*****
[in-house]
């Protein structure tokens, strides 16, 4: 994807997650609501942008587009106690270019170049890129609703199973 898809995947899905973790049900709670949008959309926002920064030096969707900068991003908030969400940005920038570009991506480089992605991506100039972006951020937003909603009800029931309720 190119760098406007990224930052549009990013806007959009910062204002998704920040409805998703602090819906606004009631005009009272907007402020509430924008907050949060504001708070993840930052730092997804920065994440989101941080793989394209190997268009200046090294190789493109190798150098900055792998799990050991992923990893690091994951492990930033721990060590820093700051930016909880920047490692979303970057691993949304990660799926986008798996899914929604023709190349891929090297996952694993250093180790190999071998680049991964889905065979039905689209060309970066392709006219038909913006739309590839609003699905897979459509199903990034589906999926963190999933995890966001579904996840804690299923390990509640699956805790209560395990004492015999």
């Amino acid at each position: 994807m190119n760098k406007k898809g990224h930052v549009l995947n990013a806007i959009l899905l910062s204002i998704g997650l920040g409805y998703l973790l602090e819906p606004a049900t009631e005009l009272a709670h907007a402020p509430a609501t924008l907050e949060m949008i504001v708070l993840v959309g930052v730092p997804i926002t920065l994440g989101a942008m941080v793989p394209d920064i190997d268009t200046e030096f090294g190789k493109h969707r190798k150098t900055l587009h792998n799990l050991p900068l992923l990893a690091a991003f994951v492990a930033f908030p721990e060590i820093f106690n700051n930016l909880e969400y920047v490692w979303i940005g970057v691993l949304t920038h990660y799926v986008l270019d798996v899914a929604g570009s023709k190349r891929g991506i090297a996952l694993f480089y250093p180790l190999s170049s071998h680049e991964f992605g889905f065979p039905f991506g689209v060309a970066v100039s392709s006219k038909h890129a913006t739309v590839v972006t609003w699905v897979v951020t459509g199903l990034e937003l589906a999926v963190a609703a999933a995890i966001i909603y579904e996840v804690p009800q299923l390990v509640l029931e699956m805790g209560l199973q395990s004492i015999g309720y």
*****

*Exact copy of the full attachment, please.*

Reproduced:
[in-house]
């Protein structure tokens, strides 16, 4: 994807997650609501942008587009106690270019170049890129609703199973 898809995947899905973790049900709670949008959309926002920064030096969707900068991003908030969400940005920038570009991506480089992605991506100039972006951020937003909603009800029931309720 190119760098406007990224930052549009990013806007959009910062204002998704920040409805998703602090819906606004009631005009009272907007402020509430924008907050949060504001708070993840930052730092997804920065994440989101941080793989394209190997268009200046090294190789493109190798150098900055792998799990050991992923990893690091994951492990930033721990060590820093700051930016909880920047490692979303970057691993949304990660799926986008798996899914929604023709190349891929090297996952694993250093180790190999071998680049991964889905065979039905689209060309970066392709006219038909913006739309590839609003699905897979459509199903990034589906999926963190999933995890966001579904996840804690299923390990509640699956805790209560395990004492015999």
């Amino acid at each position: 994807m190119n760098k406007k898809g990224h930052v549009l995947n990013a806007i959009l899905l910062s204002i998704g997650l920040g409805y998703l973790l602090e819906p606004a049900t009631e005009l009272a709670h907007a402020p509430a609501t924008l907050e949060m949008i504001v708070l993840v959309g930052v730092p997804i926002t920065l994440g989101a942008m941080v793989p394209d920064i190997d268009t200046e030096f090294g190789k493109h969707r190798k150098t900055l587009h792998n799990l050991p900068l992923l990893a690091a991003f994951v492990a930033f908030p721990e060590i820093f106690n700051n930016l909880e969400y920047v490692w979303i940005g970057v691993l949304t920038h990660y799926v986008l270019d798996v899914a929604g570009s023709k190349r891929g991506i090297a996952l694993f480089y250093p180790l190999s170049s071998h680049e991964f992605g889905f065979p039905f991506g689209v060309a970066v100039s392709s006219k038909h890129a913006t739309v590839v972006t609003w699905v897979v951020t459509g199903l990034e937003l589906a999926v963190a609703a999933a995890i966001i909603y579904e996840v804690p009800q299923l390990v509640l029931e699956m805790g209560l199973q395990s004492i015999g309720y």